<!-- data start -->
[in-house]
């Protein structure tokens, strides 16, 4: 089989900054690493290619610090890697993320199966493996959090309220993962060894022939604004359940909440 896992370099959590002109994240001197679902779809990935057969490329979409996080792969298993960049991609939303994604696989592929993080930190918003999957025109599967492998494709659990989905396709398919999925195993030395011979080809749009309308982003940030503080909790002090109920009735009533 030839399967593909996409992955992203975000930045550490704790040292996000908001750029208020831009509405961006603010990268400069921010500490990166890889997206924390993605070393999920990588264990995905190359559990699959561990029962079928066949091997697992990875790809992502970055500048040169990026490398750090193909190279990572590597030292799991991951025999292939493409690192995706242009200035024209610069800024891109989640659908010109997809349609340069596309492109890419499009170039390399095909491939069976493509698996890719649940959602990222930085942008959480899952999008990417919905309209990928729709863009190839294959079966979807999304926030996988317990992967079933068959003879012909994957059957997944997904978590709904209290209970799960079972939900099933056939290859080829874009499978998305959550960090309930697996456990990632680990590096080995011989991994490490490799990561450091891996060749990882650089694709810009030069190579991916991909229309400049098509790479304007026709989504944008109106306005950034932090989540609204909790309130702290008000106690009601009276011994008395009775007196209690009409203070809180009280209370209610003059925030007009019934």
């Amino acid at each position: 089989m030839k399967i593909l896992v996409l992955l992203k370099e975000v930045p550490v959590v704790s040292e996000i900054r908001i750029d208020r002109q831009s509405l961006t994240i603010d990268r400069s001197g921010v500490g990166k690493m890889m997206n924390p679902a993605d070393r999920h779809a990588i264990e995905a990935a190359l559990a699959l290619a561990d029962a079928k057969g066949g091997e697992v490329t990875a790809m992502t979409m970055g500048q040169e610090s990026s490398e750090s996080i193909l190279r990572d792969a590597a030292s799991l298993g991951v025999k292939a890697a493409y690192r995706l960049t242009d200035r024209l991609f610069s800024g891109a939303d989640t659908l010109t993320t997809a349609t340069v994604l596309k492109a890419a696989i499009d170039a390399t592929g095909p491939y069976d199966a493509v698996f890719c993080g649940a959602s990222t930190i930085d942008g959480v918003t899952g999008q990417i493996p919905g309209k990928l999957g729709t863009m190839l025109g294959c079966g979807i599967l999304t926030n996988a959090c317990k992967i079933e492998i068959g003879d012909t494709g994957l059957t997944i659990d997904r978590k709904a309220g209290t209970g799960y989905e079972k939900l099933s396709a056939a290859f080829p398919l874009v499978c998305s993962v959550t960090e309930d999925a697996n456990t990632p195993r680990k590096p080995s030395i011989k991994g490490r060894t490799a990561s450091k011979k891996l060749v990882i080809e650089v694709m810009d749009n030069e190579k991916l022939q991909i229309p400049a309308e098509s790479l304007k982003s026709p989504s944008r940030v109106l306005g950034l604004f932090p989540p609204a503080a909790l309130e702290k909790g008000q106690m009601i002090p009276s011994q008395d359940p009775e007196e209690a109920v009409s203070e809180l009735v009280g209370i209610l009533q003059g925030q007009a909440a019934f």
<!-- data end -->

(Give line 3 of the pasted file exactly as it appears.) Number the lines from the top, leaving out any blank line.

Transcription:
């Amino acid at each position: 089989m030839k399967i593909l896992v996409l992955l992203k370099e975000v930045p550490v959590v704790s040292e996000i900054r908001i750029d208020r002109q831009s509405l961006t994240i603010d990268r400069s001197g921010v500490g990166k690493m890889m997206n924390p679902a993605d070393r999920h779809a990588i264990e995905a990935a190359l559990a699959l290619a561990d029962a079928k057969g066949g091997e697992v490329t990875a790809m992502t979409m970055g500048q040169e610090s990026s490398e750090s996080i193909l190279r990572d792969a590597a030292s799991l298993g991951v025999k292939a890697a493409y690192r995706l960049t242009d200035r024209l991609f610069s800024g891109a939303d989640t659908l010109t993320t997809a349609t340069v994604l596309k492109a890419a696989i499009d170039a390399t592929g095909p491939y069976d199966a493509v698996f890719c993080g649940a959602s990222t930190i930085d942008g959480v918003t899952g999008q990417i493996p919905g309209k990928l999957g729709t863009m190839l025109g294959c079966g979807i599967l999304t926030n996988a959090c317990k992967i079933e492998i068959g003879d012909t494709g994957l059957t997944i659990d997904r978590k709904a309220g209290t209970g799960y989905e079972k939900l099933s396709a056939a290859f080829p398919l874009v499978c998305s993962v959550t960090e309930d999925a697996n456990t990632p195993r680990k590096p080995s030395i011989k991994g490490r060894t490799a990561s450091k011979k891996l060749v990882i080809e650089v694709m810009d749009n030069e190579k991916l022939q991909i229309p400049a309308e098509s790479l304007k982003s026709p989504s944008r940030v109106l306005g950034l604004f932090p989540p609204a503080a909790l309130e702290k909790g008000q106690m009601i002090p009276s011994q008395d359940p009775e007196e209690a109920v009409s203070e809180l009735v009280g209370i209610l009533q003059g925030q007009a909440a019934f």